We are constantly forced to vehemently support or oppose something. My younger self certainly felt pressured to have figured it out but that haste to conclude or haste to have a view is misplaced. I have found that people who take views only once they have really understood it have resisted that pressure to sound or appear informed about everything and it is freeing for them. Only take a view once you have been able to satisfy high standards of critical thinking. In a world of uninformed confident opinions, it is rare to find people with the fortitude not be drawn in on things. I am working hard on this myself.

Secondly, remember for your own well-being that you cannot solve the world's problems and therefore things that feel completely outside of your sphere of influence might reasonably attract less headspace. For me, this is a better approach than spreading myself so thinly that I end up having a shallow understanding of many things.

How does this protect me from digital propaganda?

If you outsource your content moderation to excellent platforms (which you in reality have to pay for mostly these days) I think you avoid the worst propaganda. Combine that with maintaining high standards of critical thinking and suspending judgment until you feel you have a handle on things will prevent you getting unduly involved in a lot of the polarised behaviour we see.

Tech regulation advances

We highlighted last week, that AI generated content is now very easy to produce. Deepfakes are undoubtedly out there. President Biden’s exec order on AI requires AI generated content to be watermarked (but clearly technology could make this ineffective quickly). The European Union has also banned Facebook from the types of targeted advertising, that was used in the Cambridge Analytica case.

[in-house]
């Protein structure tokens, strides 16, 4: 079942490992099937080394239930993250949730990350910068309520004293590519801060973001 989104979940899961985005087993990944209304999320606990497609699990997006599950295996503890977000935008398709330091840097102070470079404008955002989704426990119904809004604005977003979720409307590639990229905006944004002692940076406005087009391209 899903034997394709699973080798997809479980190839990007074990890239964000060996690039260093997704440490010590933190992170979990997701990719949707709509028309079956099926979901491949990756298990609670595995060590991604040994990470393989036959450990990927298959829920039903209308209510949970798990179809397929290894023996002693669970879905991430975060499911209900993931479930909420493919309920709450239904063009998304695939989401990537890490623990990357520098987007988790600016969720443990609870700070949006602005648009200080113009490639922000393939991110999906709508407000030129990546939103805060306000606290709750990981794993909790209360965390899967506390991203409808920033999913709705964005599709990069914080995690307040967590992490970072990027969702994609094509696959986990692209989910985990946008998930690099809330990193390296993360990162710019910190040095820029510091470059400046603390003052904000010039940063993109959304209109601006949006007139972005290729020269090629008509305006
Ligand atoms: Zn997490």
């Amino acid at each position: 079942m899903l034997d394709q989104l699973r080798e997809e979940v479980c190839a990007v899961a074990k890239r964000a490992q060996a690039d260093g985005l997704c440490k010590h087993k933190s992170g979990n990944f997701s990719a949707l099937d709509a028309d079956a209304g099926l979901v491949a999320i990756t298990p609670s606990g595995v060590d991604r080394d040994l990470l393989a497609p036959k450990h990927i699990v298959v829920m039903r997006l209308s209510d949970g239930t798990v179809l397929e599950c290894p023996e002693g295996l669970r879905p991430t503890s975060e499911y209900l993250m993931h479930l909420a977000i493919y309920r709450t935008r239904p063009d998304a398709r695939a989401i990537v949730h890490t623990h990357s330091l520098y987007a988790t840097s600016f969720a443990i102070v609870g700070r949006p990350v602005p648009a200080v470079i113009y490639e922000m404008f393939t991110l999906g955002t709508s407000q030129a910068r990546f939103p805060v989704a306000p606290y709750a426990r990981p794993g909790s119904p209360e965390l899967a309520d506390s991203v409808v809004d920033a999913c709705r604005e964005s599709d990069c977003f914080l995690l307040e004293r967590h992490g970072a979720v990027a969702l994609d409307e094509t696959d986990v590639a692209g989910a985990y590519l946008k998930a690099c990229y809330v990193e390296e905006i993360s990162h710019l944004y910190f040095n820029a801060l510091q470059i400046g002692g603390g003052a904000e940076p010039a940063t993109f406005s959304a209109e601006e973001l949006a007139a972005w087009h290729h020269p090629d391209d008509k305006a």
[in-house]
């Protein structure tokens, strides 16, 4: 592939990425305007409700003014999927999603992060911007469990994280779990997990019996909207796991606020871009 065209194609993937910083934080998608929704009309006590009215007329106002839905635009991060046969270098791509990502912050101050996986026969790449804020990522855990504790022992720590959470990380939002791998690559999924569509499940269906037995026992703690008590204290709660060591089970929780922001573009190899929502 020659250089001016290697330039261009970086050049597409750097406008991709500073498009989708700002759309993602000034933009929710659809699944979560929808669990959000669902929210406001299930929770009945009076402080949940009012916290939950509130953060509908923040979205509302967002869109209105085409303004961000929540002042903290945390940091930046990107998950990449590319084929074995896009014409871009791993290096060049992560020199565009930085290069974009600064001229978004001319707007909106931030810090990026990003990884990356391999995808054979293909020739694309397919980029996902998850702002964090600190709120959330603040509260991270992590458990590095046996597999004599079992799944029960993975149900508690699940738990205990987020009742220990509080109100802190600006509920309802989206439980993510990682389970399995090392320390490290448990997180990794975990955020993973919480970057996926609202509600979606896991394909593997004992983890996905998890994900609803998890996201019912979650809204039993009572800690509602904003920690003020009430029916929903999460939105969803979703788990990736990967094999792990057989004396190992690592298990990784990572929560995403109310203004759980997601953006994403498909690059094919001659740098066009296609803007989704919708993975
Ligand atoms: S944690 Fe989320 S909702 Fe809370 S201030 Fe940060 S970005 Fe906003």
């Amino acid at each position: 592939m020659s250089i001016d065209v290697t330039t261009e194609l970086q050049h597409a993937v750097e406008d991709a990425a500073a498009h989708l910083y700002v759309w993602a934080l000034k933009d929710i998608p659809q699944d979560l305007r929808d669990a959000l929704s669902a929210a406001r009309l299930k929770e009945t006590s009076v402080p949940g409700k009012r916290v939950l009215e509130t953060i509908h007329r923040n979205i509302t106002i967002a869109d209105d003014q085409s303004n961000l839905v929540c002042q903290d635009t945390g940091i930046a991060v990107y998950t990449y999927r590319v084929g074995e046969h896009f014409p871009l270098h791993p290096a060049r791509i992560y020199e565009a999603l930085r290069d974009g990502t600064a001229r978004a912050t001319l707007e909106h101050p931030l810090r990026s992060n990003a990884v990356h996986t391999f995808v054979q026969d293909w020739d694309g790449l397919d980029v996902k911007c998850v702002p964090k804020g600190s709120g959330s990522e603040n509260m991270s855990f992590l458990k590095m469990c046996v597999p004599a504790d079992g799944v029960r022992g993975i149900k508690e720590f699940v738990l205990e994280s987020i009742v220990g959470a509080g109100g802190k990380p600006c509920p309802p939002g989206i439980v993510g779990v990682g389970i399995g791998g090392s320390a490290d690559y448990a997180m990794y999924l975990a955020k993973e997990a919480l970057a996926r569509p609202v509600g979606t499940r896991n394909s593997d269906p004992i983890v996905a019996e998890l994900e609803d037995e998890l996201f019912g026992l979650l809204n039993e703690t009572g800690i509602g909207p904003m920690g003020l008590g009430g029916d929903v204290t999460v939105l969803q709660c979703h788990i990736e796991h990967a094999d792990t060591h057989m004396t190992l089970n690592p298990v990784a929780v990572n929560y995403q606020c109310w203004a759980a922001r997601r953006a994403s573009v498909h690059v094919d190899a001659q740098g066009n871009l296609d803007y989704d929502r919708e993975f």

Whilst sounding promising, the incentives to mislead are just too high and therefore we need to protect ourselves rather than rely on institutions that are just not technologically equipped to police social media.

What about the children?

If you take a cocktail of young minds, persuasive propaganda and minimal controls, it does run the risk of having highly radicalised and polarised debates. Schools and Universities would do well to help young people navigate this and critical thinking is a key part of it. If you teach, drop me a line if this is something you are struggling with.

So what?

  1. We should be aware of and concerned about digital propaganda. It exploits our biases and the echo chambers created by social media algorithms. This leads to poor decision-making.

  2. Free information often lacks quality and depth, and is designed to keep users engaged rather than informed. Avoid poor news sources.

  3. Become better informed. Choose high-quality news sources, apply critical thinking to understand different aspects of news, and do not feel pressured to have a view on every issue.

Thank you for joining. The investment decisions series begins next week. Sign up to the subscription list on Blog | Deciders ( Follow me on twitter: @Decidersblog

Other blogs in the propaganda series: